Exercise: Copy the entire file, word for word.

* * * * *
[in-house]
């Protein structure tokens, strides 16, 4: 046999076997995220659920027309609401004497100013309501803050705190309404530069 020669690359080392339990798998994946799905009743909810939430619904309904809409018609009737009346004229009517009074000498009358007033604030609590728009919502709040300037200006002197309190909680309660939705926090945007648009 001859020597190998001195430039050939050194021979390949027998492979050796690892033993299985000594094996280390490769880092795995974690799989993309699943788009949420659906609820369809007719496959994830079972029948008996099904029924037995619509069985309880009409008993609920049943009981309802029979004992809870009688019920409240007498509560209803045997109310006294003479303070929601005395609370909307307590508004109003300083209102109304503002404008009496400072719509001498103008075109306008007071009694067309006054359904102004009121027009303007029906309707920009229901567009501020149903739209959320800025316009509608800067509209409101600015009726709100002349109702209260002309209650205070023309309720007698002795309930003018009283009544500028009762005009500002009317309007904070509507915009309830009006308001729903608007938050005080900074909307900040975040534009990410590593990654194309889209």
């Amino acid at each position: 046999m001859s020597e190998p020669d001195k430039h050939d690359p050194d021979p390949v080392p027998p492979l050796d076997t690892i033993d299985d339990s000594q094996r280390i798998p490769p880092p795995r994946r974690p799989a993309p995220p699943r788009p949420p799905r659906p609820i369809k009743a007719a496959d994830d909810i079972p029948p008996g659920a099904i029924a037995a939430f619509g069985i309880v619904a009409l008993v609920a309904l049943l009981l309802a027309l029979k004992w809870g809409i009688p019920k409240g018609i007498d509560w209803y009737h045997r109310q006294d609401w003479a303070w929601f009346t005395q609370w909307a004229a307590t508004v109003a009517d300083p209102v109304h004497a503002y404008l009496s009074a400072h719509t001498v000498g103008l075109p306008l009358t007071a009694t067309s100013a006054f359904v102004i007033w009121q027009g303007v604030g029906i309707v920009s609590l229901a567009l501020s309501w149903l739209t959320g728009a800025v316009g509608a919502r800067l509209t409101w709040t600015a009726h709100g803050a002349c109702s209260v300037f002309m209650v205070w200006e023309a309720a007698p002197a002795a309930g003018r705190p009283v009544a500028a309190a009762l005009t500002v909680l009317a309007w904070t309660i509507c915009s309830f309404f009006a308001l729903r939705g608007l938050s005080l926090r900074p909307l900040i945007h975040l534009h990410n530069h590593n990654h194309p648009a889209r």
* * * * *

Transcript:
[in-house]
């Protein structure tokens, strides 16, 4: 046999076997995220659920027309609401004497100013309501803050705190309404530069 020669690359080392339990798998994946799905009743909810939430619904309904809409018609009737009346004229009517009074000498009358007033604030609590728009919502709040300037200006002197309190909680309660939705926090945007648009 001859020597190998001195430039050939050194021979390949027998492979050796690892033993299985000594094996280390490769880092795995974690799989993309699943788009949420659906609820369809007719496959994830079972029948008996099904029924037995619509069985309880009409008993609920049943009981309802029979004992809870009688019920409240007498509560209803045997109310006294003479303070929601005395609370909307307590508004109003300083209102109304503002404008009496400072719509001498103008075109306008007071009694067309006054359904102004009121027009303007029906309707920009229901567009501020149903739209959320800025316009509608800067509209409101600015009726709100002349109702209260002309209650205070023309309720007698002795309930003018009283009544500028009762005009500002009317309007904070509507915009309830009006308001729903608007938050005080900074909307900040975040534009990410590593990654194309889209």
């Amino acid at each position: 046999m001859s020597e190998p020669d001195k430039h050939d690359p050194d021979p390949v080392p027998p492979l050796d076997t690892i033993d299985d339990s000594q094996r280390i798998p490769p880092p795995r994946r974690p799989a993309p995220p699943r788009p949420p799905r659906p609820i369809k009743a007719a496959d994830d909810i079972p029948p008996g659920a099904i029924a037995a939430f619509g069985i309880v619904a009409l008993v609920a309904l049943l009981l309802a027309l029979k004992w809870g809409i009688p019920k409240g018609i007498d509560w209803y009737h045997r109310q006294d609401w003479a303070w929601f009346t005395q609370w909307a004229a307590t508004v109003a009517d300083p209102v109304h004497a503002y404008l009496s009074a400072h719509t001498v000498g103008l075109p306008l009358t007071a009694t067309s100013a006054f359904v102004i007033w009121q027009g303007v604030g029906i309707v920009s609590l229901a567009l501020s309501w149903l739209t959320g728009a800025v316009g509608a919502r800067l509209t409101w709040t600015a009726h709100g803050a002349c109702s209260v300037f002309m209650v205070w200006e023309a309720a007698p002197a002795a309930g003018r705190p009283v009544a500028a309190a009762l005009t500002v909680l009317a309007w904070t309660i509507c915009s309830f309404f009006a308001l729903r939705g608007l938050s005080l926090r900074p909307l900040i945007h975040l534009h990410n530069h590593n990654h194309p648009a889209r």